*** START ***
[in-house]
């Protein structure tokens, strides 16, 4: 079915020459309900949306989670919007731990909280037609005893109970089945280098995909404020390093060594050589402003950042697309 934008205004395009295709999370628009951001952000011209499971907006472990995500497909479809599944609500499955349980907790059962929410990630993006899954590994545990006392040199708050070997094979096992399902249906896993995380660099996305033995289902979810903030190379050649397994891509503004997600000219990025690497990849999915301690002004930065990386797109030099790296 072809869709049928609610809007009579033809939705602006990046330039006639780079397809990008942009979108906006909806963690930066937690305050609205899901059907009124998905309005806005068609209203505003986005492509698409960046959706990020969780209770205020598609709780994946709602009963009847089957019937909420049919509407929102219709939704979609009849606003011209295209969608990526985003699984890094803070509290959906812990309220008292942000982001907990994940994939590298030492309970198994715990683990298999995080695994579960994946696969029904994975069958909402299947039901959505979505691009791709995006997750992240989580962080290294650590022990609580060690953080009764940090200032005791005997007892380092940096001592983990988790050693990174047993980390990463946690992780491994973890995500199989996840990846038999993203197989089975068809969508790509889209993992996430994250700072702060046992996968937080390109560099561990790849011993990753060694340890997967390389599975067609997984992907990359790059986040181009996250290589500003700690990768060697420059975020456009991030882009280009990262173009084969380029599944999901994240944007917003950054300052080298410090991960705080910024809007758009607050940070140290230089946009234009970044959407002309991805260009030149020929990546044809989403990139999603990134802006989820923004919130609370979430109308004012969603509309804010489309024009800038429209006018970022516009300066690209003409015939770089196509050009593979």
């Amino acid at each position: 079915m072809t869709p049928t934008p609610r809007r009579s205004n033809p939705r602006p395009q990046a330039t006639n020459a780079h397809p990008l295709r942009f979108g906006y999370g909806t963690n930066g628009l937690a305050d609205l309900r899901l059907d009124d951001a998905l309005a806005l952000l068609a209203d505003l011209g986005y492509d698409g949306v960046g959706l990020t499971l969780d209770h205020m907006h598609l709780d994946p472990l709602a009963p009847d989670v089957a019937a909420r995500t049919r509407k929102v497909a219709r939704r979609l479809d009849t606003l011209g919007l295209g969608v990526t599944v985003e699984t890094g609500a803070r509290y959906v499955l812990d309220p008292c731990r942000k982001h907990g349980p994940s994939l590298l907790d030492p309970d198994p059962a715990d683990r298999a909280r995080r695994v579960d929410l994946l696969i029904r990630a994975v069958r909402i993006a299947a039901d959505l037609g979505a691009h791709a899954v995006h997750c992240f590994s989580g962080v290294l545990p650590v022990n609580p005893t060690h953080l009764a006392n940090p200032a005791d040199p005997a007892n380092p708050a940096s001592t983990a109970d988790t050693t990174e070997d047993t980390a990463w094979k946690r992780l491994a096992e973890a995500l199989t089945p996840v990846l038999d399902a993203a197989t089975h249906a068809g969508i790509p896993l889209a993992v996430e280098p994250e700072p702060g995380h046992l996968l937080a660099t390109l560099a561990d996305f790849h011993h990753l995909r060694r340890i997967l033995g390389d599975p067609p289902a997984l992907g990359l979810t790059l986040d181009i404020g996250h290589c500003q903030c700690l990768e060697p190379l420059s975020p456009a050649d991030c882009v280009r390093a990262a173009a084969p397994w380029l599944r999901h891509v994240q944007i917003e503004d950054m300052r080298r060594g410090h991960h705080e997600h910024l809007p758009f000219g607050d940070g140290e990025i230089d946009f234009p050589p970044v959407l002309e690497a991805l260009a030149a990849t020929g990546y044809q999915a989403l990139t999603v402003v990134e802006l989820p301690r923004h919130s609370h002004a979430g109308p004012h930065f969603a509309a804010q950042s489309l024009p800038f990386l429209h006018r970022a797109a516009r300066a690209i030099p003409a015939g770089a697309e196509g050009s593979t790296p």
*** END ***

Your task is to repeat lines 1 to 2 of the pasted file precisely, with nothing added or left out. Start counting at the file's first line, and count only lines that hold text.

[in-house]
């Protein structure tokens, strides 16, 4: 079915020459309900949306989670919007731990909280037609005893109970089945280098995909404020390093060594050589402003950042697309 934008205004395009295709999370628009951001952000011209499971907006472990995500497909479809599944609500499955349980907790059962929410990630993006899954590994545990006392040199708050070997094979096992399902249906896993995380660099996305033995289902979810903030190379050649397994891509503004997600000219990025690497990849999915301690002004930065990386797109030099790296 072809869709049928609610809007009579033809939705602006990046330039006639780079397809990008942009979108906006909806963690930066937690305050609205899901059907009124998905309005806005068609209203505003986005492509698409960046959706990020969780209770205020598609709780994946709602009963009847089957019937909420049919509407929102219709939704979609009849606003011209295209969608990526985003699984890094803070509290959906812990309220008292942000982001907990994940994939590298030492309970198994715990683990298999995080695994579960994946696969029904994975069958909402299947039901959505979505691009791709995006997750992240989580962080290294650590022990609580060690953080009764940090200032005791005997007892380092940096001592983990988790050693990174047993980390990463946690992780491994973890995500199989996840990846038999993203197989089975068809969508790509889209993992996430994250700072702060046992996968937080390109560099561990790849011993990753060694340890997967390389599975067609997984992907990359790059986040181009996250290589500003700690990768060697420059975020456009991030882009280009990262173009084969380029599944999901994240944007917003950054300052080298410090991960705080910024809007758009607050940070140290230089946009234009970044959407002309991805260009030149020929990546044809989403990139999603990134802006989820923004919130609370979430109308004012969603509309804010489309024009800038429209006018970022516009300066690209003409015939770089196509050009593979």